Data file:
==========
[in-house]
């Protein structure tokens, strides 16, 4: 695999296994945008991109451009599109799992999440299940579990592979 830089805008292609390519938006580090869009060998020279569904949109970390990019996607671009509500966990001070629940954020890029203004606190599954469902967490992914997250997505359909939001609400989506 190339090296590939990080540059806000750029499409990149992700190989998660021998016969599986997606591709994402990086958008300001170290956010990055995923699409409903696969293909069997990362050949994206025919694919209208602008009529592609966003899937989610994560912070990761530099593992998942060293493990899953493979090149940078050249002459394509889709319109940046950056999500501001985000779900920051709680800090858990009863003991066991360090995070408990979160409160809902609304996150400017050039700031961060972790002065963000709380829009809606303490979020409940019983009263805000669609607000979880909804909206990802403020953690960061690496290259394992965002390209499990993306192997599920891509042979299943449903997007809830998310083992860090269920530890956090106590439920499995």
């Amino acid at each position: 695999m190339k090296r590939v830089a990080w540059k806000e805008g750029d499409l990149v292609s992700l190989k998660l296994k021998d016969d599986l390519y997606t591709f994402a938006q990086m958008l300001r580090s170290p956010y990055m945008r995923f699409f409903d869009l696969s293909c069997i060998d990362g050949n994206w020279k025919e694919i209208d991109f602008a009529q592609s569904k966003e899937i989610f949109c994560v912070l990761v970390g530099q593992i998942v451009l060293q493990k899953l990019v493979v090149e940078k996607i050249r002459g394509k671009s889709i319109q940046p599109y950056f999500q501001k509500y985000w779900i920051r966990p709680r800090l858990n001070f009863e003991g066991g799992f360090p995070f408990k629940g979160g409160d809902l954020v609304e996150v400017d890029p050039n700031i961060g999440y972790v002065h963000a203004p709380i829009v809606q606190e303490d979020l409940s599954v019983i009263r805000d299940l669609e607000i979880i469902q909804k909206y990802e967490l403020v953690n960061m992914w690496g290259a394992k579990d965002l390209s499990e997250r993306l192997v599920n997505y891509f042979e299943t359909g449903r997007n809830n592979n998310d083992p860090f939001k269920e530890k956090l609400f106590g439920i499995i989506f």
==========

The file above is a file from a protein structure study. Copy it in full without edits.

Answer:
[in-house]
């Protein structure tokens, strides 16, 4: 695999296994945008991109451009599109799992999440299940579990592979 830089805008292609390519938006580090869009060998020279569904949109970390990019996607671009509500966990001070629940954020890029203004606190599954469902967490992914997250997505359909939001609400989506 190339090296590939990080540059806000750029499409990149992700190989998660021998016969599986997606591709994402990086958008300001170290956010990055995923699409409903696969293909069997990362050949994206025919694919209208602008009529592609966003899937989610994560912070990761530099593992998942060293493990899953493979090149940078050249002459394509889709319109940046950056999500501001985000779900920051709680800090858990009863003991066991360090995070408990979160409160809902609304996150400017050039700031961060972790002065963000709380829009809606303490979020409940019983009263805000669609607000979880909804909206990802403020953690960061690496290259394992965002390209499990993306192997599920891509042979299943449903997007809830998310083992860090269920530890956090106590439920499995």
């Amino acid at each position: 695999m190339k090296r590939v830089a990080w540059k806000e805008g750029d499409l990149v292609s992700l190989k998660l296994k021998d016969d599986l390519y997606t591709f994402a938006q990086m958008l300001r580090s170290p956010y990055m945008r995923f699409f409903d869009l696969s293909c069997i060998d990362g050949n994206w020279k025919e694919i209208d991109f602008a009529q592609s569904k966003e899937i989610f949109c994560v912070l990761v970390g530099q593992i998942v451009l060293q493990k899953l990019v493979v090149e940078k996607i050249r002459g394509k671009s889709i319109q940046p599109y950056f999500q501001k509500y985000w779900i920051r966990p709680r800090l858990n001070f009863e003991g066991g799992f360090p995070f408990k629940g979160g409160d809902l954020v609304e996150v400017d890029p050039n700031i961060g999440y972790v002065h963000a203004p709380i829009v809606q606190e303490d979020l409940s599954v019983i009263r805000d299940l669609e607000i979880i469902q909804k909206y990802e967490l403020v953690n960061m992914w690496g290259a394992k579990d965002l390209s499990e997250r993306l192997v599920n997505y891509f042979e299943t359909g449903r997007n809830n592979n998310d083992p860090f939001k269920e530890k956090l609400f106590g439920i499995i989506f």